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Could you explain a microwave to a caveman?

“The value of vision is insight.” Unknown

This week’s exercise in thinking begins with a simple question: if I asked you to explain a microwave to a caveman where would you begin?

On the surface this task seems easy enough in that a microwave is a familiar household appliance that heats things, but is it really that simple?

Take a moment to consider how you would approach this challenge and then read on.

Ok, now let’s give it a go.

“A microwave is a metal box with a door and …”

“Sorry, what’s a box?”

“A hollow object with four sides.”

“Oh.”

“Ok, so a microwave is a hollow metal object that …”

“Um, what’s metal?”

As you can see, our initial efforts to explain this device likely would be quickly derailed by the recipient of our communication (the caveman) because he has no pre-existing frame of reference regarding the object that we are attempting to describe.

And, because we failed to consider this, we would likely find ourselves getting hopelessly sidetracked trying to explain why right angles are essential to the construction of a box, and never even get close to mentioning (let alone helping the caveman understand) that a microwave cooks by converting electrical energy into a form of invisible high powered radio waves which produce heat when agitated.

This is one of my favourite exercises in thinking because it demonstrates the way in which our mind tends to leap to conclusions when we are trying to solve a problem to the point that, we often either solve the problem incorrectly, or solve the wrong problem altogether.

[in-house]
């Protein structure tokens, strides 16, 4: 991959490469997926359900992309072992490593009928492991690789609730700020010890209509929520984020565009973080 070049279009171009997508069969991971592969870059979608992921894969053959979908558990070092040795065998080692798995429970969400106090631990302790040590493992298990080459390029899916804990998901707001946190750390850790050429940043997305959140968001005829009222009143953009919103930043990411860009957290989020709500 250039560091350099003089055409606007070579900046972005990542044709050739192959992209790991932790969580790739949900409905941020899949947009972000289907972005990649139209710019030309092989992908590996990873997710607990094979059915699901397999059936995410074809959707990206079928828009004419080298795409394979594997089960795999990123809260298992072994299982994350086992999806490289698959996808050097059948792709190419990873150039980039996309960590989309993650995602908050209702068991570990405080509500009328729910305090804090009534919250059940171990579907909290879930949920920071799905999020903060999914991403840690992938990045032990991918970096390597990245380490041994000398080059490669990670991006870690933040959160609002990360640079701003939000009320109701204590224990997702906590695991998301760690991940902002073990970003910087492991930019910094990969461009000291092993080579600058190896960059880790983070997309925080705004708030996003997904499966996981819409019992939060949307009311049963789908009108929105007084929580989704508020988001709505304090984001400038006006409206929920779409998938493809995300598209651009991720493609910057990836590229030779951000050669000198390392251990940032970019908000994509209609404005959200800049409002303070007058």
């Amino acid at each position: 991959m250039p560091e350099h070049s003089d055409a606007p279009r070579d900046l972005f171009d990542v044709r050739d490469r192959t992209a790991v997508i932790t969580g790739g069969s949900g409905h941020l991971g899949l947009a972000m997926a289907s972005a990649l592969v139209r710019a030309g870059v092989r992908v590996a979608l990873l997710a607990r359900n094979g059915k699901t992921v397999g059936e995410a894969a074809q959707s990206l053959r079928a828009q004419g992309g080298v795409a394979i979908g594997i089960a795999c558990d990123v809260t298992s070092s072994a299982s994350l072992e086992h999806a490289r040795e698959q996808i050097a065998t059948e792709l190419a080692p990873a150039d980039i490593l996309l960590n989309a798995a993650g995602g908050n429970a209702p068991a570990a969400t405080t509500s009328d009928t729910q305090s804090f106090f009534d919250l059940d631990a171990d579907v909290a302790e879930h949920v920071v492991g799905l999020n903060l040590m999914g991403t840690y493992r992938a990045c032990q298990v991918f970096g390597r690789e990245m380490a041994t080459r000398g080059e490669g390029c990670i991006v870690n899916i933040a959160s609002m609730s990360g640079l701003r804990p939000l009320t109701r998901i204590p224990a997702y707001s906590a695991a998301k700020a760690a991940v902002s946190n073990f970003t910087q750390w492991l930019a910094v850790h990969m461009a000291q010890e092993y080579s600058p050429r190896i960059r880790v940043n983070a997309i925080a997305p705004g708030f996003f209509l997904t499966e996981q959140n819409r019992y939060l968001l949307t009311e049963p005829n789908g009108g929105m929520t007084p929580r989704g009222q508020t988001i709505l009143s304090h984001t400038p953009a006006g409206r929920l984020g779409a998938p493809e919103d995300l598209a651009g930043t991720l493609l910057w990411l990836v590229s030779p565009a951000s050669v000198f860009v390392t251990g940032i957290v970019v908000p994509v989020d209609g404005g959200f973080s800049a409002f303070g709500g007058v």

I’m sure you checked online to make sure that you knew how a microwave functioned before you attempted the question, right?

Equally, this challenge highlights the value of pausing to consider the nature of the problem that we are actually trying to solve. Having done so it looks at the importance of stretching your mind to consider a variety of possible solutions (and weighing the pros and cons of each) and the importance of the use of precision of language when communicating.

In this instance, for example, did you simply start visualising the details of the microwave sitting on your own kitchen counter? Or did you pause to consider whether it was in any way similar to something that might have existed in prehistoric times and use that in your explanation?

Now that you have considered all of these things and weighed out the options in your head, how might you more successfully explain the function of a microwave?

Taken to its highest level, the core of this discussion ultimately becomes: how can a futurist with a vision swimming around in his head of how the world might better function, employ insight to harness that thought and carefully mould it into something tangible that advances the state of humanity and contributes to the greater good?

And having done this, how does he then communicate the attributes and benefits of this radical innovation in such a way that everyone can understand and appreciate it?

Needless to say the world is in the midst of a time of great change and now is the time to rethink how we do everything, even thinking.

Robin Trimingham is the chief operating officer of The Olderhood Group Ltd and a virtual presenter, journalist, podcaster and thought leader in the fields of life transition and change management. Connect with Robin at https://bit.ly/3nSMlvc or robin@olderhood.com

Would you be able to explain to a caveman how a microwave works?

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Published June 15, 2021 at 8:00 am (Updated June 10, 2021 at 10:48 pm)

Could you explain a microwave to a caveman?

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